A theatrical extravaganza takes place as we delve into the inner working's of Layne's mind. Watch as she goes through her literal and metaphorical baggage with the help of her Insecurities. This show is not for the faint of heart.
The hip-hop trio Artifacts, comprised of MCs El da Sensai (William Elliot Williams), DJ Kaos (Virgshawn Perry), and Tame One (Rahem Brown), were described by Vibe's Christian Ex as, "decidedly geared toward the elusive chimera that is Hip-Hop Purist." Based in Newark, NJ, the trio is noted for verbal stamina, memorable rhymes, and eschewing traditional gangsta rap. The Source's Durwin Chow described the group's music as, "antagonistic freestyle barrages centered around infectiously simple yet assuaging choruses." In an interview with Rigoberto Morales of The Source, El da Sensai described why the band was content being labeled "underground" in the realm of hip-hop. He said, "If it wasn't for groups like us, Beatnuts, Common, Organized, or the Roots..There wouldn't be any underground, nothing secondary to run to..where else would you go? It's also a place where you start and start over."
El da Sensai and Tame One earned a reputation as outstanding graffiti artists in the 1980s by "bombing," which is replacing blighted walls with smooth graffiti murals. Starting in 1980, they "bombed" walls throughout Essex County, which encompasses Newark, Irvington, and East Orange, NJ. They called themselves the Boom Skwad, and later Da Bomb Squad, and attracted an avid group of graffiti-loving fans. Both El da Sensai and Tame One were raised in Newark, where Tame One's cousin, Redman, also enjoyed acclaim as a rap artist. They attended Arts High in Newark, and often spent weekend days there honing their artistic skills, playing sports, enjoying field trips, and learning to emcee, deejay, and to break-dance.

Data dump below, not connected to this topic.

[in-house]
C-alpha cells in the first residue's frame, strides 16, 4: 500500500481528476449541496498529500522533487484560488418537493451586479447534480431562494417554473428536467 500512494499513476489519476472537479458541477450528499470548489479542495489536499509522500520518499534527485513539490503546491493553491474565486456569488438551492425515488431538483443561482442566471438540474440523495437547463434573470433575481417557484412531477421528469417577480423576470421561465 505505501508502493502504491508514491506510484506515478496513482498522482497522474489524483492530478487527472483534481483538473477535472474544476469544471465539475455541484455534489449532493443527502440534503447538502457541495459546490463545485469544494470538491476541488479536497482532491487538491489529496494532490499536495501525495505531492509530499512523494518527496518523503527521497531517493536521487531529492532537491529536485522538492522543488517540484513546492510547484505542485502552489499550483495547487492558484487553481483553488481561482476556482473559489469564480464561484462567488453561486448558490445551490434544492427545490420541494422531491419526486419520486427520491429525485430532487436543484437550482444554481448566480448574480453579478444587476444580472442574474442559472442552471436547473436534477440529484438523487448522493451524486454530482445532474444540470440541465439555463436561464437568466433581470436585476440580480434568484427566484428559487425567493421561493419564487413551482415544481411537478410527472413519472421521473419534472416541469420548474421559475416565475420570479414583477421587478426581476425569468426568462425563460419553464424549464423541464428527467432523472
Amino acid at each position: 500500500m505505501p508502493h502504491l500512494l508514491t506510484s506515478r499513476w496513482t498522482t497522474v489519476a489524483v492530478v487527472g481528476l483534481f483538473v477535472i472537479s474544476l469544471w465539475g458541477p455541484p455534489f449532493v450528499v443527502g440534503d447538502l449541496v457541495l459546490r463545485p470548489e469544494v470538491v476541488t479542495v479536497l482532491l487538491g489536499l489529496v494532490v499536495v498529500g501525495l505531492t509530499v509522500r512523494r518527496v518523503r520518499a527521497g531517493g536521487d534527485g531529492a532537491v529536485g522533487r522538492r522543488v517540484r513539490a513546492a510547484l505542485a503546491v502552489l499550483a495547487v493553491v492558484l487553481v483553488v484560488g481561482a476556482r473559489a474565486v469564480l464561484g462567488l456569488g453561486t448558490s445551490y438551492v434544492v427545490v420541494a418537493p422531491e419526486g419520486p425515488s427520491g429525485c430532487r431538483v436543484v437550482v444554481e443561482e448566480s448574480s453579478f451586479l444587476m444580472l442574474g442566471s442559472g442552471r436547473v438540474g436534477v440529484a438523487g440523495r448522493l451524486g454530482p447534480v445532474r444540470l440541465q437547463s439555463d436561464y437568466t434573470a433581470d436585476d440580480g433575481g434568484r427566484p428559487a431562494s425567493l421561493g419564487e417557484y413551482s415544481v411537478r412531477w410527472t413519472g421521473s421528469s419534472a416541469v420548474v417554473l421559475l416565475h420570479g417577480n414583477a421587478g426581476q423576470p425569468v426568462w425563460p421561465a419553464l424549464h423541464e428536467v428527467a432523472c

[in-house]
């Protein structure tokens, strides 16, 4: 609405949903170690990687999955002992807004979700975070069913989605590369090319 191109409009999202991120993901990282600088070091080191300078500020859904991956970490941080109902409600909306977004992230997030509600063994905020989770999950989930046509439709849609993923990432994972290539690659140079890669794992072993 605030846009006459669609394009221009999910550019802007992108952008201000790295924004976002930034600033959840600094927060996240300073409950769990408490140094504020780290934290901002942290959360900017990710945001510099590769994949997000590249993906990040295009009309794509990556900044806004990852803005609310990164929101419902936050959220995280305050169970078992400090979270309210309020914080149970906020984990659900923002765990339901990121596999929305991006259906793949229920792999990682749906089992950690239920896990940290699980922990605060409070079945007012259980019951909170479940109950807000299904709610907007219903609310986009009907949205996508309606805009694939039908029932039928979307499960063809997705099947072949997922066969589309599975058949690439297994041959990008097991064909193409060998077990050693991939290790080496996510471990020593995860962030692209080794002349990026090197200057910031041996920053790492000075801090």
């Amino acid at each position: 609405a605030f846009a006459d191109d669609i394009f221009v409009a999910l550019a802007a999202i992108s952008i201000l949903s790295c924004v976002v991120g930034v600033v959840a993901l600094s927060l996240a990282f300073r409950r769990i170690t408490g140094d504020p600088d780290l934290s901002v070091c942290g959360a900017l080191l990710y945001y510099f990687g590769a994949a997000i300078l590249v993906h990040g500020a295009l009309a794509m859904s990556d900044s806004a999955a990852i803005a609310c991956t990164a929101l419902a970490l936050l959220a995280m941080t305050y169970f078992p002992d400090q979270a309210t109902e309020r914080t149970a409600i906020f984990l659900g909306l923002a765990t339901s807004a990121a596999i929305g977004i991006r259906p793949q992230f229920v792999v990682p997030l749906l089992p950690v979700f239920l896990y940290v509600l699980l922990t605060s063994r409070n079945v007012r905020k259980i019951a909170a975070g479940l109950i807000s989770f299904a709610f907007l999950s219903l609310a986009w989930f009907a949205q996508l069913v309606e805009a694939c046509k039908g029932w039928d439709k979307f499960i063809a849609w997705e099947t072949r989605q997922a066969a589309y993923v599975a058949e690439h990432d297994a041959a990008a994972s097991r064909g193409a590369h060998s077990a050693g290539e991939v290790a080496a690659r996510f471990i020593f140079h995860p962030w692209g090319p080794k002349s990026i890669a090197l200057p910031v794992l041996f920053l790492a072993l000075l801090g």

The Artifacts are one of the few hip-hop/rap groups who pay tribute to the mostly bygone era of graffiti art, along with rappers Masta Ace, Rakim, and KRS-One. Their debut album, Between a Rock and a Hard Place, was released in 1994 and featured numerous references to graffiti, particularly in the singles "Wrong Side of Da Tracks" and "Come On Wit Da Git Down". DJ Kaos joined the Artifacts shortly before the release of the band's second album.
The Artifacts typify the thoughtful, party-style hip-hop which was prevalent in the early 1990s, evoking the type of music found among groups like Brand Nubian, Pete Rock & C.L., Main Source, and Organized Confusion, Thrasher Magazine's Chris Nieratko wrote, "Between A Rock and a Hard Place broke all boundaries by delivering honest, accessible lyrics." Although the Artifacts didn't break into mainstream success with a radiofriendly hit, their debut release was generally considered by critics to be substantial, and woefully overlooked. The album's first single, "The Ultimate," was featured on the gold-selling High School High soundtrack. The Source called Between A Rock and a Hard Place, "the purest hip-hop album this year... the Artifacts are a refreshing blast of the lifeblood of hip-hop...." Between A Rock and a Hard Place fared well enough to allow the Artifacts to create their own sound and retain their artistic freedom, and when label mate Lil' Kim reached gold status, the Artifacts were roundly encouraged to release more material.
Ott has been messing about with sound boxes every day for as long as he can remember. Having spent the '90s flitting between his day-job as a freelance tudio engineer and long weekends under the stars at psychedelic trance parties, the obvious next step, as the millennium turned, was to create music of his own from the jumble of sounds which filled his head. After teaming up with Twisted Records, 2002 saw the release of the acclaimed Hallucinogen In Dub album, followed in short order by his first solo effort, Blumenkraft in 2003. 2008 saw the release of Skylon and in 2011 the album MIir was born.
A pattern has formed: every four years or so an album coalesces from the chaos, heads out into the world and takes on a life of its own. 2015 was one of those years. Financed by a wildly successful Kickstarter campaign, Ott built a new studio, filled it with vintage sound-creation toys and locked the door, vowing not to emerge until a new record was born. The original 6 month deadline came and went but, a year after he started, the thing is finished.
August 11th, 2015 saw the release of Ott's latest studio album Fairchild.